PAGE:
IT’S amazing what you learn when you spend three hours waiting in an A&E department. I had occasion to visit our local hospital last week with my daughter, Lizzie, who had banged her wrist at school.
As we sat there in the paediatric waiting room, I fell into conversation with several other women. One lady was anxious because she had been obliged to come out of work to bring her son, who had a bump on his head. Time was ticking by. She huffed and puffed and kept looking at the clock.
“Don’t blame the doctors,” said a young woman beside her. “At this time there will be only two on. And that is for the whole A&E department.” It turned out that this young woman worked in a care home for the elderly when she wasn’t accompanying her little sister to casualty with a suspected broken arm.
In this, she was well-placed to pass comment on the failings of NHS care. She had been to A&E more times than she could remember, accompanying senior citizens to hospital. She knew there was no point complaining. The doctors were prioritising. A waiting room full of children with nothing too seriously wrong with them would not be top of their list.
Her comments would have been welcomed by the Care Quality Commission (CQC), which has released its annual assessment of care in England. The respected watchdog warns that A&E departments are buckling under the pressure of a social care system which is reaching its “tipping point”.
Margaret Willcox, vice-president of the Association of Directors of Adult Social Services, says there will be serious consequences for care providers, carers, the NHS, and elderly and vulnerable adults and their families unless the Government addresses the under-funding of this sector.
Three out of five hospital trusts have been told they need to make improvements, especially in acute care such as emergency and medical services. However, one insurmountable problem presents itself. It is happening far away from the frontline of the A&E departments, but it impacts directly on the entire operation of efficient emergency medicine.
Adult social care is simply failing to meet the needs of an ageing population. This means that too many elderly people are suffering from illnesses and serious health issues which should be tackled before they require emergency treatment.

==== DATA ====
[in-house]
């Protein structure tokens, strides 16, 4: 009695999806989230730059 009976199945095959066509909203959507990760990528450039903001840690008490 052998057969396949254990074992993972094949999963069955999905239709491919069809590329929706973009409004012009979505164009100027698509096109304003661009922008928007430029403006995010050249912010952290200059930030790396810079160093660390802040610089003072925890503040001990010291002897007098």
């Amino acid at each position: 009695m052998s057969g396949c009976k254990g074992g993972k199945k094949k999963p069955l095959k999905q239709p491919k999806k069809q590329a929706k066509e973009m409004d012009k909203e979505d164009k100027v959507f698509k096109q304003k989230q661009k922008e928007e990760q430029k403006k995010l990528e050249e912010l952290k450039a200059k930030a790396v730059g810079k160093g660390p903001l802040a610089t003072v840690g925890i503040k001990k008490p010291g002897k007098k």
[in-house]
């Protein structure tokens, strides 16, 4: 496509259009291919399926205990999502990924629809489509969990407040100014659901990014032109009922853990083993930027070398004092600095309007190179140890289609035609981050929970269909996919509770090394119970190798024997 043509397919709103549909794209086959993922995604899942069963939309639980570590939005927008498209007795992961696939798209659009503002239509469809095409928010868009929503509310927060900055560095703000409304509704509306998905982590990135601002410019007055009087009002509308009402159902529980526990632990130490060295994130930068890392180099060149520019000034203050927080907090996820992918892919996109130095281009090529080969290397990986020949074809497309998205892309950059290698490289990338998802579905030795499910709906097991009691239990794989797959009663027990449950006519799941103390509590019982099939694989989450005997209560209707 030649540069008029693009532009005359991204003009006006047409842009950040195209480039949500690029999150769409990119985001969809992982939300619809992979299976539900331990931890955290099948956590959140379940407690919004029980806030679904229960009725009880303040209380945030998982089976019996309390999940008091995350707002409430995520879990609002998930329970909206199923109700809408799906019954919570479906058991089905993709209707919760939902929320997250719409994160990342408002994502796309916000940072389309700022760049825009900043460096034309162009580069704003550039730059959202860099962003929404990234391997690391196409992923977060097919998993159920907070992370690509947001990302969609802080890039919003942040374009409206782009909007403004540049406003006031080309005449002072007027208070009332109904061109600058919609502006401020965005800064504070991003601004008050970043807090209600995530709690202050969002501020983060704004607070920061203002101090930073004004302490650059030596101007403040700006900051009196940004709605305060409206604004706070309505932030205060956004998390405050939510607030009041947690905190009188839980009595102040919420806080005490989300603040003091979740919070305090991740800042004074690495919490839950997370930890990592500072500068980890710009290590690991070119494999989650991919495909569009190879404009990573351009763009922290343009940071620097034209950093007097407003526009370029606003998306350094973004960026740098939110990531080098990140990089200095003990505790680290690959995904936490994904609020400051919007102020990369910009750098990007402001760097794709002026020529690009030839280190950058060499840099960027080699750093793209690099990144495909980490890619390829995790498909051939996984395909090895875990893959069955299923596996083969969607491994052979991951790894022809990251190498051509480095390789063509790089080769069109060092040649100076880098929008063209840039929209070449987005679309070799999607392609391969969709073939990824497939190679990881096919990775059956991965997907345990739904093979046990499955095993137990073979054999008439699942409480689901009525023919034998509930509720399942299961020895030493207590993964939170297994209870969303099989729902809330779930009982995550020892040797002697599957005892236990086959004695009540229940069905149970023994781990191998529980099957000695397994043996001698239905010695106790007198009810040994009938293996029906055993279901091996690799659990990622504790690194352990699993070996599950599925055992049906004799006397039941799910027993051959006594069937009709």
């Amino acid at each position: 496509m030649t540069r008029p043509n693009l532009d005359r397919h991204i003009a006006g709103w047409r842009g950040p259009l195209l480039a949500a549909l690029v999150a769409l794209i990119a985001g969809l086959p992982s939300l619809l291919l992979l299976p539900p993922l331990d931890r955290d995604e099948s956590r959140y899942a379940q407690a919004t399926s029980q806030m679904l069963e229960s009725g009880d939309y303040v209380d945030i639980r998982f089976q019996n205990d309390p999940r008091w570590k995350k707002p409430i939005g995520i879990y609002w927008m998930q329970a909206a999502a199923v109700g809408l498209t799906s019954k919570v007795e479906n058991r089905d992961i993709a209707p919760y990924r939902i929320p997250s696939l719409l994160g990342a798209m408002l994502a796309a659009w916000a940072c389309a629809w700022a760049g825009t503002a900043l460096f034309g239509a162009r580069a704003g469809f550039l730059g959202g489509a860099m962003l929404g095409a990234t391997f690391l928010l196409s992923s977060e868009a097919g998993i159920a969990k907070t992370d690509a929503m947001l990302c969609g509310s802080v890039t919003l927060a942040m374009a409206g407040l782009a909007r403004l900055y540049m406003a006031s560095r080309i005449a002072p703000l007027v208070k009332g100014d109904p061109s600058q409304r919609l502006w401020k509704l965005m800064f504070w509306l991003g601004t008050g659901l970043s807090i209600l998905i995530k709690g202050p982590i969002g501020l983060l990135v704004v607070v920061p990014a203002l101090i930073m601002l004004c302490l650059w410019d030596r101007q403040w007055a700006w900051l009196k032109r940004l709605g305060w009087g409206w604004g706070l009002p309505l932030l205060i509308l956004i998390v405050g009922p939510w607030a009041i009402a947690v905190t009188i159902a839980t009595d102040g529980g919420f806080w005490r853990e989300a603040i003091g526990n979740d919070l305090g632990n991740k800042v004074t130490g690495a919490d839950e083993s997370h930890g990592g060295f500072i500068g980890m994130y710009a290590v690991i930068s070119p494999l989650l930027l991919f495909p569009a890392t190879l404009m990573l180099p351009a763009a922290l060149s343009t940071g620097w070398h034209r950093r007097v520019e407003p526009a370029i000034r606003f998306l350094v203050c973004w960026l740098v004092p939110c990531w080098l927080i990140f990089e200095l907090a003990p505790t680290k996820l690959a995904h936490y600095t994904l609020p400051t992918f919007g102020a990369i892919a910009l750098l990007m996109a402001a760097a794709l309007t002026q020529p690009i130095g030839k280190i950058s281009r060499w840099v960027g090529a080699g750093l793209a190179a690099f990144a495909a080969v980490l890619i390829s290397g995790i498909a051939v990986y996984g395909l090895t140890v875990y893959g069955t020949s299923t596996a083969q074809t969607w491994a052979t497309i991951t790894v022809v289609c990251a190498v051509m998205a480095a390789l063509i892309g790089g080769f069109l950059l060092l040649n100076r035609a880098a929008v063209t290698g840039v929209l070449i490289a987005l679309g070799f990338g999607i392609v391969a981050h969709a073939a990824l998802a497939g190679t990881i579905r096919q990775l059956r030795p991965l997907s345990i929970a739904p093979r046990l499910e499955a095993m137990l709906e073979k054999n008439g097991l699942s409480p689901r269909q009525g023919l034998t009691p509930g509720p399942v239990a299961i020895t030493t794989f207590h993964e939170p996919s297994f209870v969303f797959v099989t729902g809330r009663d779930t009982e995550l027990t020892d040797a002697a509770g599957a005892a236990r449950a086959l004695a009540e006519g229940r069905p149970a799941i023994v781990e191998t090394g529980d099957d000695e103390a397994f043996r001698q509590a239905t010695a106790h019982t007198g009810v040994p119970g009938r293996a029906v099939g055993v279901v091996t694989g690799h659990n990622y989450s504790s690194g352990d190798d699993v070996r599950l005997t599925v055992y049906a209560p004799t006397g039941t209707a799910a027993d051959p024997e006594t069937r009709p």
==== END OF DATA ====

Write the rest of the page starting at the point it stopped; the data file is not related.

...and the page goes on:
Dehydration. Breathing difficulties. The common cold. All conditions which can be given effective early intervention by proper first-hand care and a readily available general practitioner. The problem is too many elderly and vulnerable people simply do not have access to such security. This puts pressure both on frontline resources and beds on hospital wards. When older patients have been treated in hospital and discharged, the care they return to may not meet their needs. A vicious circle develops, with confused, unwell and vulnerable elderly people at the centre.
I’ll give you an example. A friend of my father’s, aged in his 80s, had to undergo an operation on his eye. Less than two hours after the procedure had finished, he was back out into the hospital car park and on his way home, with the instruction to return the next morning at 8.30am for a check-up.
He wasn’t regarded as an urgent case, so securing a bed for him would not be a priority. Yet this was at a hospital more than 10 miles from his home address. If he didn’t have a son willing to drive him, what would his chances of recovery be? At least this chap can be looked after by his family. What of those who are too ill or too isolated to be supported in such a way? Their lives could literally, be in peril.
The CQC says that despite a 33 per cent in the number of people aged 85 and over in the last decade, the proportion of people receiving local authority care has actually declined. The provision of nursing homes is not increasing in line with demand. More worryingly still, it is reported that care home providers are pulling out of local authority contracts because the funding available cannot cover the necessary costs.
It stands to reason that when care is not efficient and sufficient, something has to take the strain. And this, as we all know and the CQC report confirms, is too often the A&E department of the local hospital.
It is clear that there is only one solution. And that is a sharp injection of cash. Caroline Abrahams, charity director at Age UK, raises a flag. She points out that next month’s Autumn Statement is an opportunity for the Government to give social care the priority it deserves in terms of public spending. Will the Health Secretary listen to her plea? If previous form is anything to go by, it seems unlikely.
Lizzie’s wrist turned out not to be broken. This is more than can be said about the NHS itself. Jeremy Hunt should look beyond the platitudes and promises he makes, and come and experience what the public must endure.